CitedD Pride and Partners (A Firm) and Others v Institute for Animal Health and Others QBD 31-Mar-2009
The claimants sought damages after the loss of business when the defendants’ premises were the source of an outbreak of foot and mouth disease. The organism had escaped from their premises via a broken drain.
Held: Much of the damage claimed . .
ExplainedBolton v Stone HL 10-May-1951
The plaintiff was injured by a prodigious and unprecedented hit of a cricket ball over a distance of 100 yards. He claimed damages in negligence.
Held: When looking at the duty of care the court should ask whether the risk was not so remote . .
CitedWhippey v Jones CA 8-Apr-2009
The claimant was running along a river embankment. A large dog owned by the appellant, taking it for a walk, was off the leash. It ran out at the claimant who broke his ankle falling into the river. The defendant appealed against a finding that he . .
CitedSmith v Scott ChD 1973
It is not open to the court to reshape the law relating to the rights and liabilities of landowners by applying the principle of Donoghue v Stevenson [1932] AC 562 and thus saying that a landowner owed a duty of care to his neighbour when selecting . .
CitedWoodland v Essex County Council CA 9-Mar-2012
The claimant had been injured in a swimming pool during a lesson. The lesson was conducted by outside independent contractors. The claimant appealed against a finding that his argument that they had a non-delegable duty of care was bound to fail. . .
CitedGlaister and Others v Appelby-In-Westmorland Town Council CA 9-Dec-2009
The claimant was injured when at a horse fair. A loose horse kicked him causing injury. They claimed in negligence against the council for licensing the fair without ensuring that public liability insurance. The Council now appealed agaiinst a . .
CitedAlcock and Others v Chief Constable of South Yorkshire Police QBD 31-Jul-1990
Overcrowding at a football match lead to the deaths of 95 people. The defendant’s employees had charge of safety at the match, and admitted negligence vis-a-vis those who had died and been injured. The plaintiffs sought damages, some of them for . .
CitedTaylor v A Novo (UK) Ltd CA 18-Mar-2013
The deceased had suffered a head injury at work from the defendant’s admitted negligence. She had been making a good recovery but then collapsed and died at home from pulmonary emboli, and thrombosis which were a consequence of the injury. The . .
CitedAlcock and Others v Chief Constable of South Yorkshire Police HL 28-Nov-1991
The plaintiffs sought damages for nervous shock. They had watched on television, as their relatives and friends, 96 in all, died at a football match, for the safety of which the defendants were responsible. The defendant police service had not . .
CitedStannard (T/A Wyvern Tyres) v Gore CA 4-Oct-2012
The defendant, now appellant, ran a business involving the storage of tyres. The claimant neighbour’s own business next door was severely damaged in a fire of the tyres escaping onto his property. The court had found him liable in strict liability . .
CitedWoodland v Essex County Council SC 23-Oct-2013
The claimant had been seriously injured in an accident during a swimming lesson. She sought to claim against the local authority, and now appealed against a finding that it was not responsible, having contracted out the provision of swimming . .
CitedChaudry v Prabhakar CA 1988
The plaintiff sued a friend of hers for wrongly advising her that a car she was thinking of buying was in good condition.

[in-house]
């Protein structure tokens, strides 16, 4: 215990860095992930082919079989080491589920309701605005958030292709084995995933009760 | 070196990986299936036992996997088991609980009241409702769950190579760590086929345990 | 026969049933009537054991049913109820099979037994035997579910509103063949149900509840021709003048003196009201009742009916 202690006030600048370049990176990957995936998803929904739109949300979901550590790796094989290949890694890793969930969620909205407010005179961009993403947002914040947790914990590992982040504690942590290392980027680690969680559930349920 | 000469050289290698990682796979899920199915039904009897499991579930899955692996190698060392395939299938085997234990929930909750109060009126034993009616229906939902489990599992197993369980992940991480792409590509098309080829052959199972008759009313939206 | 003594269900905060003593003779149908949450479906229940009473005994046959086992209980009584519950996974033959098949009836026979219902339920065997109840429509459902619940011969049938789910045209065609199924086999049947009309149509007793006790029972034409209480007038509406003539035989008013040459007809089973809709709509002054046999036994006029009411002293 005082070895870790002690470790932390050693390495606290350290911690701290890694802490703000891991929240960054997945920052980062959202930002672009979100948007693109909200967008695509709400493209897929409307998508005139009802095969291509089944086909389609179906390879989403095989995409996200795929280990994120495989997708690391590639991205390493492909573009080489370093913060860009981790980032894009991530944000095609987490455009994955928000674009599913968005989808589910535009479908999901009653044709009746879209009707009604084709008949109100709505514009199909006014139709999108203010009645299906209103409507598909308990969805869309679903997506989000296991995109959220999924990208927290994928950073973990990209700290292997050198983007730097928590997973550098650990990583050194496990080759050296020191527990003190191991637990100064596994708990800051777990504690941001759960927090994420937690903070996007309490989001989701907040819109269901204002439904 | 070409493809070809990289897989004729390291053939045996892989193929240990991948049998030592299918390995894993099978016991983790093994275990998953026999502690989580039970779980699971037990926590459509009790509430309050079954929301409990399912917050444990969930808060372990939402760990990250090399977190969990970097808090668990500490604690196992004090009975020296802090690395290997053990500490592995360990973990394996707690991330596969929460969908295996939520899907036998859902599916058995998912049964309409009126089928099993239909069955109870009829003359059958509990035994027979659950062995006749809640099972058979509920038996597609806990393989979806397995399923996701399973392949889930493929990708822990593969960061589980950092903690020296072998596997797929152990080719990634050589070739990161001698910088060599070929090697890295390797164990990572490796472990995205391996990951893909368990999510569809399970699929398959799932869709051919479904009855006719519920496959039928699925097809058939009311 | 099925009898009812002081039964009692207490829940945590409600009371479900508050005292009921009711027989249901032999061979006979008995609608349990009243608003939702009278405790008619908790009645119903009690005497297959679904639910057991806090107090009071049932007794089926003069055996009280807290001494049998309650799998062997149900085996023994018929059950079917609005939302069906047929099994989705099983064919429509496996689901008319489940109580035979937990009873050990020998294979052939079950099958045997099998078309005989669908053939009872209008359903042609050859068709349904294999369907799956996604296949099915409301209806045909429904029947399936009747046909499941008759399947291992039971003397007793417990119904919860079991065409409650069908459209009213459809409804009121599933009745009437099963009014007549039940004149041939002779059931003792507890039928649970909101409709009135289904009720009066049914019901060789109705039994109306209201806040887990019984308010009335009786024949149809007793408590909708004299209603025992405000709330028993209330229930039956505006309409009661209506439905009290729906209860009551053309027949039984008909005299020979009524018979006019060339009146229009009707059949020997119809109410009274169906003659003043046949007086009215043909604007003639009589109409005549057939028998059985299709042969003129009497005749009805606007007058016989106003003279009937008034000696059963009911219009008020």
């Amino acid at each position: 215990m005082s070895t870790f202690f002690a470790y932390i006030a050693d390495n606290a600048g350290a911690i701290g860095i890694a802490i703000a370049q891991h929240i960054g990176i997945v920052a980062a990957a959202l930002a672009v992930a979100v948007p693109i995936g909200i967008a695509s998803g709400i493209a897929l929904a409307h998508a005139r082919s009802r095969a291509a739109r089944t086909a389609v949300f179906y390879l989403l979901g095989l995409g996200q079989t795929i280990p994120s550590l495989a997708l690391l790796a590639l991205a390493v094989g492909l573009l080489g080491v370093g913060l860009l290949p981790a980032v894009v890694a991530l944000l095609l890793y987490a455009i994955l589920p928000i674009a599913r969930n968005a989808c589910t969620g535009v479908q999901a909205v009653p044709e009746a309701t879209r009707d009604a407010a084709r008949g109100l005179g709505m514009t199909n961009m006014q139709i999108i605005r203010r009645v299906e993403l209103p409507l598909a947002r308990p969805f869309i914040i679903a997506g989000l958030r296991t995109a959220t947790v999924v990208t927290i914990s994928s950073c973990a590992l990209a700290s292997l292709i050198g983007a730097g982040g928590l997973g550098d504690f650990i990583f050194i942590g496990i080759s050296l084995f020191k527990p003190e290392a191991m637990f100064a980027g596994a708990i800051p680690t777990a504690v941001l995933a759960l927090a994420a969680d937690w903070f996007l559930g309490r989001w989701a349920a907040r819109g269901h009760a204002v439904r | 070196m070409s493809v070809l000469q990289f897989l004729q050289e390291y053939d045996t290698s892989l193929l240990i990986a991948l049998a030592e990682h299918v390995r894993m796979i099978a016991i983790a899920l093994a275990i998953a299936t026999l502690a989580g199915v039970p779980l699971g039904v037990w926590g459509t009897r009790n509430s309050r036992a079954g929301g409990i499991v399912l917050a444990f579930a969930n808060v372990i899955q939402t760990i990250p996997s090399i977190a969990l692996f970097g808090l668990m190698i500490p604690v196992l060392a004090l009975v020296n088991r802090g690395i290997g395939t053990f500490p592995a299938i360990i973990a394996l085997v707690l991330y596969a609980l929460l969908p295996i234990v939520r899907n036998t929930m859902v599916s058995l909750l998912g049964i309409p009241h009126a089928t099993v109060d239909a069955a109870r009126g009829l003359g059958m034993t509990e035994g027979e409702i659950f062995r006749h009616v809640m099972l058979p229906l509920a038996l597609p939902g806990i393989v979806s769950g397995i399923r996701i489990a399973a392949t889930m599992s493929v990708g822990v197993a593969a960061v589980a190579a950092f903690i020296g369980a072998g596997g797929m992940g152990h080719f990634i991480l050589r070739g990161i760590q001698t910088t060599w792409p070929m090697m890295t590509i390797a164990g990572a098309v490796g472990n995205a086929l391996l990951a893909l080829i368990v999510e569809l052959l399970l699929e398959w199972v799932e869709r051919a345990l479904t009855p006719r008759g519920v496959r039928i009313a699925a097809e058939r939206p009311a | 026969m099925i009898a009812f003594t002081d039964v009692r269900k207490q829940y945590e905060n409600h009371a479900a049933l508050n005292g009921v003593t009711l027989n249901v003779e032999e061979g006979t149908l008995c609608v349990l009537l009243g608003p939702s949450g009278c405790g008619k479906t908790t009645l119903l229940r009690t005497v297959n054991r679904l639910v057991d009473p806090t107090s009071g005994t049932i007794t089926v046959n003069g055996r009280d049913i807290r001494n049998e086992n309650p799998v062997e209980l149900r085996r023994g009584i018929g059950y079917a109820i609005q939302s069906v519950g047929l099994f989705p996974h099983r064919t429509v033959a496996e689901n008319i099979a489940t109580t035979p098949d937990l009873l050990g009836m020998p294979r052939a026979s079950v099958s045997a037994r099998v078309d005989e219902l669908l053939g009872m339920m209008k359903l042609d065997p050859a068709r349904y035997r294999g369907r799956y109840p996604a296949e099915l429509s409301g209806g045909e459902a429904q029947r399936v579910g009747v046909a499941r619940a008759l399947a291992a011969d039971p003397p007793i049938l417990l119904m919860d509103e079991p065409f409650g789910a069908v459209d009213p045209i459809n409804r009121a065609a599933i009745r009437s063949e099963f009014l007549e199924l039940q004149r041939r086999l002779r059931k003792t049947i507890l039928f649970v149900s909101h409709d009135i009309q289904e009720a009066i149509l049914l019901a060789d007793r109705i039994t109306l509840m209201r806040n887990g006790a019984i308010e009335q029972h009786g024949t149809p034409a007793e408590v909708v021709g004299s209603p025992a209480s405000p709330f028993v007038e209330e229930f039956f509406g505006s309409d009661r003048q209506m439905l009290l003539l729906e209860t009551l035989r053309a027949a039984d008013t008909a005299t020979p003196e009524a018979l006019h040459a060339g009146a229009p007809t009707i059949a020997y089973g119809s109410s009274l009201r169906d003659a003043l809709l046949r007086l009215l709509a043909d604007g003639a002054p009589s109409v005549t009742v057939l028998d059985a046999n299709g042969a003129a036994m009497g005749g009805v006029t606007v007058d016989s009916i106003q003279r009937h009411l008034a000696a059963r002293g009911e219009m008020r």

Held: An agent, even a volunteer, owed a duty of care appropriate for those circumstances. The measurement was objective, . .
CitedRegina v The Secretary of State for the Environment, ex Parte Ostler CA 16-Mar-1976
Statutory Challenge must be timely
The applicant had not taken objection to a proposed road scheme believing wrongly that it would not affect his business. Other objectors had withdrawn because of secret re-assurances given to them by the respondent.
Held: The court was asked, . .
CitedMichael and Others v The Chief Constable of South Wales Police and Another SC 28-Jan-2015
The claimants asserted negligence in the defendant in failing to provide an adequate response to an emergency call, leading, they said to the death of their daughter at the hands of her violent partner. They claimed also under the 1998 Act. The . .
CitedHowmet Ltd v Economy Devices Ltd and Others CA 31-Aug-2016
Appeal by the owners of a factory which suffered fire damage against a judgment dismissing their action. The owners claimed damages against the manufacturers of a device which, they said, should have prevented the fire from occurring. This takes us . .
CitedWooldridge v Sumner and Another CA 4-Jun-1962
The plaintiff photographer was injured when attending a show jumping competition at the White City Stadium. A horse caught him as it passed.
Held: The defendant’s appeal against the finding of negligence succeeded: ‘a competitor or player . .
CitedPaul and Another v The Royal Wolverhampton NHS Trust QBD 4-Jun-2020
Nervous shock – liability to third parties
The claimants witnessed the death of their father from a heart attack. They said that the defendant’s negligent treatment allowed the attack to take place. Difficult point of law about the circumstances in which a defendant who owes a duty of care . .
CitedJames-Bowen and Others v Commissioner of Police of The Metropolis SC 25-Jul-2018
The Court was asked whether the Commissioner of Police of the Metropolis (‘the Commissioner’) owes a duty to her officers, in the conduct of proceedings against her based on their alleged misconduct, to take reasonable care to protect them from . .

Lists of cited by and citing cases may be incomplete.

Negligence, Consumer

Leading Case

Updated: 09 November 2021; Ref: scu.180110

Content Services Ltd v Bundesarbeitskammer: ECJ 6 Mar 2012